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Energy

Customers are enraged by Tesla’s solar roof price hikes

Tesla has been selling solar roofs since 2016, but the journey has not been simple. Clients who registered for Elon Musk’s pricey solar alternative have been complaining of significant price hikes since signing contracts. In certain situations, the premium increases are more than twice what the consumer wanted to pay initially. Although Tesla hasn’t stated why the price has risen, updates to the company’s website say it’s due to the expense of installing on the complicated roofs.

Installing solar panels on the home’s roof is a simple way to take advantage of the sun’s free electricity, but the panels are not cheap. Yeah, the solar roof is expensive. However, you still get a new roof, according to Tesla’s pitch. Anyone who has had to replace a roof on the house will attest to the fact that it is not inexpensive. If you need both a roof as well as solar panels, a solar roof might be a good option, but with Tesla’s latest pricing, the value is not quite as good.

According to The Verge, one Tesla client decided to spend $35,000 for the solar roof installation as well as another $30,000 for the Power Wall batteries at first. Tesla just sent out a “terse note” stating that a new deal will be mailed in the coming weeks. The customer was taken aback when he saw his purchase price had more than risen to $75,000. Meanwhile, according to Ars Technica, a reader was advised that installing a solar roof would cost about $66,000, but Tesla now needs an extra $21,000 for the idea.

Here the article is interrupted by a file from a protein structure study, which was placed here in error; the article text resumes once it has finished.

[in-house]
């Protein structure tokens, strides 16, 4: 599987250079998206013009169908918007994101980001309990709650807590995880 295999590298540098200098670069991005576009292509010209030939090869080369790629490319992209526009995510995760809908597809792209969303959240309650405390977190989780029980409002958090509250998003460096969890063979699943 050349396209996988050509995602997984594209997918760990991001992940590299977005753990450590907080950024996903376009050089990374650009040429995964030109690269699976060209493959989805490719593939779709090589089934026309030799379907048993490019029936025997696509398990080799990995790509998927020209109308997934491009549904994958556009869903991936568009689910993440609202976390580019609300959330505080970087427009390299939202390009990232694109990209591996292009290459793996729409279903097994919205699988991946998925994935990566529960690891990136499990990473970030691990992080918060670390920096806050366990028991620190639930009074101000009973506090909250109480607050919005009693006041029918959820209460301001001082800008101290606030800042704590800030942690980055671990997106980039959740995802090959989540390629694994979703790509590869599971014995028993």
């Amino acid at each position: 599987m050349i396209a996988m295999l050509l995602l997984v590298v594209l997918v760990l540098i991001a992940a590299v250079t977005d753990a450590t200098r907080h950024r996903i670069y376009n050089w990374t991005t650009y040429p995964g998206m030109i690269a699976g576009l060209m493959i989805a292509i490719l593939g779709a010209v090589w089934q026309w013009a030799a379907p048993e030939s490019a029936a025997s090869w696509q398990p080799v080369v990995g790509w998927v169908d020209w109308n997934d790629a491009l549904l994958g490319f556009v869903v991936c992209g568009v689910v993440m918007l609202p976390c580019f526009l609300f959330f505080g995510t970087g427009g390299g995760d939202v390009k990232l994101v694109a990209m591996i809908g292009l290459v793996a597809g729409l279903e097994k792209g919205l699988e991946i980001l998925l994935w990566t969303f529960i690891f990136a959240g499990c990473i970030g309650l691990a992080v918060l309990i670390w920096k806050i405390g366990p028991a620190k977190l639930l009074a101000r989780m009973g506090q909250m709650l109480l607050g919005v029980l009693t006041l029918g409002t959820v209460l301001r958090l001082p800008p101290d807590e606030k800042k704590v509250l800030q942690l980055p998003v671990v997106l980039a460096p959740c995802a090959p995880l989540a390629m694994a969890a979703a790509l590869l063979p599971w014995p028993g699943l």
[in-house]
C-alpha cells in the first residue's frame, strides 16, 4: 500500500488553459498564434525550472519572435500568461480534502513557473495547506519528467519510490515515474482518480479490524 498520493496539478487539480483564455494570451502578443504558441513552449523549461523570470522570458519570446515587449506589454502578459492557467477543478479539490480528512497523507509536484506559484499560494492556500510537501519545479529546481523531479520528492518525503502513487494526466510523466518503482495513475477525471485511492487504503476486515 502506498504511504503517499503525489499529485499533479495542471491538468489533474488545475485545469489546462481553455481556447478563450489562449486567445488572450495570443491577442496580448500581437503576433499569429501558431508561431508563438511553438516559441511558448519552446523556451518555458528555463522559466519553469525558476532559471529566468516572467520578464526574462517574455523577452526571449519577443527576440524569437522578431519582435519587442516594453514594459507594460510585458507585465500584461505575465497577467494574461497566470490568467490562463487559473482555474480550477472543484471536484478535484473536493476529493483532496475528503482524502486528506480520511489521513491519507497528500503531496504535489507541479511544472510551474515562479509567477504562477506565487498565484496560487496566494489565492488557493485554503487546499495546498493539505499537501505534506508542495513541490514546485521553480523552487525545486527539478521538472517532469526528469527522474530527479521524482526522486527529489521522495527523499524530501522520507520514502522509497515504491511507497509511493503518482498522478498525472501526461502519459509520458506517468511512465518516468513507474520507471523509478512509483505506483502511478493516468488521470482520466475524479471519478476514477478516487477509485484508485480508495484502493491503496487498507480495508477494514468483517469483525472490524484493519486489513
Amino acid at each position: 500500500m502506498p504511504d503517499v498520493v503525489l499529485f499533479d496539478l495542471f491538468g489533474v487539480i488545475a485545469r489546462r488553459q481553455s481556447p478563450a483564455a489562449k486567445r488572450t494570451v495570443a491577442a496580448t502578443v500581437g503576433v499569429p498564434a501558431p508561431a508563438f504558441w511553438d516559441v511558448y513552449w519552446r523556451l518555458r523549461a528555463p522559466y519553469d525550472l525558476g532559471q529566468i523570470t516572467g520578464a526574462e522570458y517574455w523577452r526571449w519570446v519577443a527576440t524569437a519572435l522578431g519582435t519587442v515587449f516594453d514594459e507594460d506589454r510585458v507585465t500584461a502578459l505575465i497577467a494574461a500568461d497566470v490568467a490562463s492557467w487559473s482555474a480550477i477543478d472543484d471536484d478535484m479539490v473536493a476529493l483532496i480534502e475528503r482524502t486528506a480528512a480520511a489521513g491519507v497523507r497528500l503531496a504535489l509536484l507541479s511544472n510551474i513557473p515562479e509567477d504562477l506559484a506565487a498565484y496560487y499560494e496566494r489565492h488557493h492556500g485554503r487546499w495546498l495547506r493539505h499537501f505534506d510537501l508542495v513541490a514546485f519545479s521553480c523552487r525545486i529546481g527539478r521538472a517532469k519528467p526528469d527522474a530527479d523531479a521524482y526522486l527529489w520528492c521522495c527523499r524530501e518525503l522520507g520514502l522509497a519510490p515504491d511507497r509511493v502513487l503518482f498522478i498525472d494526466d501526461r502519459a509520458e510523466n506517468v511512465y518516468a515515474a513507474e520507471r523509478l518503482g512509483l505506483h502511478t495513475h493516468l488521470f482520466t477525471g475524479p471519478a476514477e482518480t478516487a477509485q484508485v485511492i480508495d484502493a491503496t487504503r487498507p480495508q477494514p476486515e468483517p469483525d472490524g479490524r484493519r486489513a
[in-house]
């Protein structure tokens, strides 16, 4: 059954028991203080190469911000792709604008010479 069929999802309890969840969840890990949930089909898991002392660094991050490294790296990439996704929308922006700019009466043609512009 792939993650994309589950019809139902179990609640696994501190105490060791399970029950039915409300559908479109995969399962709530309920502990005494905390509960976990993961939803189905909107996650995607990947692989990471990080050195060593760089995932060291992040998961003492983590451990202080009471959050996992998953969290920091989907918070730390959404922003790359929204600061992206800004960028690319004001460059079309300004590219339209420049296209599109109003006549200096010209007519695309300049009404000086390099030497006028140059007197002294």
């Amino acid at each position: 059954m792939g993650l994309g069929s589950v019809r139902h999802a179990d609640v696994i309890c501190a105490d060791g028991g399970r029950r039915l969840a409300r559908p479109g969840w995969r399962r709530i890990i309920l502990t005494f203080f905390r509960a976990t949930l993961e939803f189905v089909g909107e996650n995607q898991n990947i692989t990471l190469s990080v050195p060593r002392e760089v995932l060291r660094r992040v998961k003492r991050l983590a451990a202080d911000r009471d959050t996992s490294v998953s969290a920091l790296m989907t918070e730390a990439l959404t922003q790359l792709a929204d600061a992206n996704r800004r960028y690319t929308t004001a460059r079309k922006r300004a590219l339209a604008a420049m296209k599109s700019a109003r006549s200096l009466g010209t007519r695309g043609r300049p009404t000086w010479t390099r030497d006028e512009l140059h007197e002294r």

Tesla, of course, cannot force others to pay the higher rates. Customers will cancel their orders if they do not want to sign the new deal. Tesla claims that all deposits made on the project would be refunded in full. The wide range of roof designs available seems to be the source of the price increase. The company’s online configurator has been revised to provide queries about “roof difficulty.” According to the website, installing a single solar roof is much simpler than one with several joints, pitch adjustments, chimneys, and other elements. These more complex configurations necessitate more time and materials, so Tesla’s rates are higher from the start.

It would be nice if Tesla kept to the offers it made before changing its pricing; however, this comes after many years of cutting rates in order to entice more consumers to buy. Tesla has been bragging about its solar deployments but hasn’t provided any figures. It should simply have calculated the true cost of installing these devices.

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Space

Blue Origin and Lockheed Martin have been chosen by DARPA to design a spaceship for a nuclear propulsion demonstration

The Defense Advanced Research Projects Agency revealed on April 12 that Blue Origin, as well as Lockheed Martin, had been chosen to build rival spacecraft designs for a demo of the nuclear thermal propulsion. DARPA plans to show nuclear thermal propulsion technologies — utilizing a nuclear reactor to be able to heat rocket fuel to produce thrust — as part of a program named DRACO, which stands for demo rocket for the agile cislunar activities.